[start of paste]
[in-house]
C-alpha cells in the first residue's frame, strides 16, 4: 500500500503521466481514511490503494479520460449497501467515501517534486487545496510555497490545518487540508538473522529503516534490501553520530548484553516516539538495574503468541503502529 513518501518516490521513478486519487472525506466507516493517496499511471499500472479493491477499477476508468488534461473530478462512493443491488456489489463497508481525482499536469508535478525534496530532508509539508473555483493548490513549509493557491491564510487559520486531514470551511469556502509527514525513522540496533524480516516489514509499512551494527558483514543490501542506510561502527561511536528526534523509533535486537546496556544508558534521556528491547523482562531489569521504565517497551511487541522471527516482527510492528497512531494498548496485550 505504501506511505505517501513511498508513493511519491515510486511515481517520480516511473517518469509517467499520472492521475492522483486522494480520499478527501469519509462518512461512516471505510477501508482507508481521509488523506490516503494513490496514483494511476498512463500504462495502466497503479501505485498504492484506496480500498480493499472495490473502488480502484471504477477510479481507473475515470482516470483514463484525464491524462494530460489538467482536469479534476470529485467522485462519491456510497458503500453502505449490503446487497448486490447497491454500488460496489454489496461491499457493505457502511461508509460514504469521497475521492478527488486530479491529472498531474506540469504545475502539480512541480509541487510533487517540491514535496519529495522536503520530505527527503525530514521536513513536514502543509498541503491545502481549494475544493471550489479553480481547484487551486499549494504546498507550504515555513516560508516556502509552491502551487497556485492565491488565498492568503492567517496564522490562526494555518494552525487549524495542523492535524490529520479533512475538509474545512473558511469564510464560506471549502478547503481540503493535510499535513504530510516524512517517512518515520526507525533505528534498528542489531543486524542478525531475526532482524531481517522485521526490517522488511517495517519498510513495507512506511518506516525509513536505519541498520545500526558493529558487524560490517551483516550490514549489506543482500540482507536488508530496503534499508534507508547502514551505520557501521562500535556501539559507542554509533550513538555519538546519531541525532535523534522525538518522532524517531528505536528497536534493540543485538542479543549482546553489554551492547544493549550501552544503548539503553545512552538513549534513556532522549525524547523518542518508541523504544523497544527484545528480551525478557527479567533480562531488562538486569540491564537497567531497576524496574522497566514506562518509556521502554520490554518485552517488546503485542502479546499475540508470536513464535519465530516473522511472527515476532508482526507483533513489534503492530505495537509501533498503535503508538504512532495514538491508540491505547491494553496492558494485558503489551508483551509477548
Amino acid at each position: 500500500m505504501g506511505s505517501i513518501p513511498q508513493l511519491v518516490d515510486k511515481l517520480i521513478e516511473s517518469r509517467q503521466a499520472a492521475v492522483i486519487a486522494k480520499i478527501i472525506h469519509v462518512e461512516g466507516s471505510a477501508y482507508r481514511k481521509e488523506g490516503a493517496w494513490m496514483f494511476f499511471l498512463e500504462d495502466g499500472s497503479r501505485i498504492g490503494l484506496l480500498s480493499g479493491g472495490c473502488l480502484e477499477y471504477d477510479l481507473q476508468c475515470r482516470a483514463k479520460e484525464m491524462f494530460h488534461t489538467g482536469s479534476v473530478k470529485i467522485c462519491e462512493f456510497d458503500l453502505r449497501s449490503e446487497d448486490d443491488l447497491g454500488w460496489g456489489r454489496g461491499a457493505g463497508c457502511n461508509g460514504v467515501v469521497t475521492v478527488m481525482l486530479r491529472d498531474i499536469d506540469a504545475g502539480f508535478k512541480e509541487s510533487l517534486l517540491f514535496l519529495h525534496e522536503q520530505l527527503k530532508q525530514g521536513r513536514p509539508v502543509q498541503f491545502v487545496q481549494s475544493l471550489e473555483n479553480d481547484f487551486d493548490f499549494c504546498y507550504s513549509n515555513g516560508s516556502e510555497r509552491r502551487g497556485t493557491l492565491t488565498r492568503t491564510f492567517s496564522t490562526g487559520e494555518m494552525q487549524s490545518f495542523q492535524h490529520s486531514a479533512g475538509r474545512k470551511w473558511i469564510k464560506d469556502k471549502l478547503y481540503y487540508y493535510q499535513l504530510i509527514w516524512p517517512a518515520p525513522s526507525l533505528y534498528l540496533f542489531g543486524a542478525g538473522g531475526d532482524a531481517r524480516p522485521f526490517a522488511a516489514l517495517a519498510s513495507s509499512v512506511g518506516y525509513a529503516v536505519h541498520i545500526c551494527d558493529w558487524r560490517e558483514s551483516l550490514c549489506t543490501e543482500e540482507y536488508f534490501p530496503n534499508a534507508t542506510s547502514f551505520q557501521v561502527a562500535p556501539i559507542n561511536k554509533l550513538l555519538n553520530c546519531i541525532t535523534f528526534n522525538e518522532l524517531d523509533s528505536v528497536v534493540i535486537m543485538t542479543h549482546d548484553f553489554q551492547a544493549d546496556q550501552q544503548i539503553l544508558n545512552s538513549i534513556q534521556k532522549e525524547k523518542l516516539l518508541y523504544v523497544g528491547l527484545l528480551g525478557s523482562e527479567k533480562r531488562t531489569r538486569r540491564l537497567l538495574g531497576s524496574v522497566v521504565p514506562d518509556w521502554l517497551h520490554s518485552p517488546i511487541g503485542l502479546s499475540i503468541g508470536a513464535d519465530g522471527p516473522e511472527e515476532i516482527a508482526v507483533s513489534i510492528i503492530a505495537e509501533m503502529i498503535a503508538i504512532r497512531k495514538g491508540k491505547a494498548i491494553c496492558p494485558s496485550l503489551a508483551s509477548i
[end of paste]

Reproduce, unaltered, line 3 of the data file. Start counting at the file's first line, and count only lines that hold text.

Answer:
Amino acid at each position: 500500500m505504501g506511505s505517501i513518501p513511498q508513493l511519491v518516490d515510486k511515481l517520480i521513478e516511473s517518469r509517467q503521466a499520472a492521475v492522483i486519487a486522494k480520499i478527501i472525506h469519509v462518512e461512516g466507516s471505510a477501508y482507508r481514511k481521509e488523506g490516503a493517496w494513490m496514483f494511476f499511471l498512463e500504462d495502466g499500472s497503479r501505485i498504492g490503494l484506496l480500498s480493499g479493491g472495490c473502488l480502484e477499477y471504477d477510479l481507473q476508468c475515470r482516470a483514463k479520460e484525464m491524462f494530460h488534461t489538467g482536469s479534476v473530478k470529485i467522485c462519491e462512493f456510497d458503500l453502505r449497501s449490503e446487497d448486490d443491488l447497491g454500488w460496489g456489489r454489496g461491499a457493505g463497508c457502511n461508509g460514504v467515501v469521497t475521492v478527488m481525482l486530479r491529472d498531474i499536469d506540469a504545475g502539480f508535478k512541480e509541487s510533487l517534486l517540491f514535496l519529495h525534496e522536503q520530505l527527503k530532508q525530514g521536513r513536514p509539508v502543509q498541503f491545502v487545496q481549494s475544493l471550489e473555483n479553480d481547484f487551486d493548490f499549494c504546498y507550504s513549509n515555513g516560508s516556502e510555497r509552491r502551487g497556485t493557491l492565491t488565498r492568503t491564510f492567517s496564522t490562526g487559520e494555518m494552525q487549524s490545518f495542523q492535524h490529520s486531514a479533512g475538509r474545512k470551511w473558511i469564510k464560506d469556502k471549502l478547503y481540503y487540508y493535510q499535513l504530510i509527514w516524512p517517512a518515520p525513522s526507525l533505528y534498528l540496533f542489531g543486524a542478525g538473522g531475526d532482524a531481517r524480516p522485521f526490517a522488511a516489514l517495517a519498510s513495507s509499512v512506511g518506516y525509513a529503516v536505519h541498520i545500526c551494527d558493529w558487524r560490517e558483514s551483516l550490514c549489506t543490501e543482500e540482507y536488508f534490501p530496503n534499508a534507508t542506510s547502514f551505520q557501521v561502527a562500535p556501539i559507542n561511536k554509533l550513538l555519538n553520530c546519531i541525532t535523534f528526534n522525538e518522532l524517531d523509533s528505536v528497536v534493540i535486537m543485538t542479543h549482546d548484553f553489554q551492547a544493549d546496556q550501552q544503548i539503553l544508558n545512552s538513549i534513556q534521556k532522549e525524547k523518542l516516539l518508541y523504544v523497544g528491547l527484545l528480551g525478557s523482562e527479567k533480562r531488562t531489569r538486569r540491564l537497567l538495574g531497576s524496574v522497566v521504565p514506562d518509556w521502554l517497551h520490554s518485552p517488546i511487541g503485542l502479546s499475540i503468541g508470536a513464535d519465530g522471527p516473522e511472527e515476532i516482527a508482526v507483533s513489534i510492528i503492530a505495537e509501533m503502529i498503535a503508538i504512532r497512531k495514538g491508540k491505547a494498548i491494553c496492558p494485558s496485550l503489551a508483551s509477548i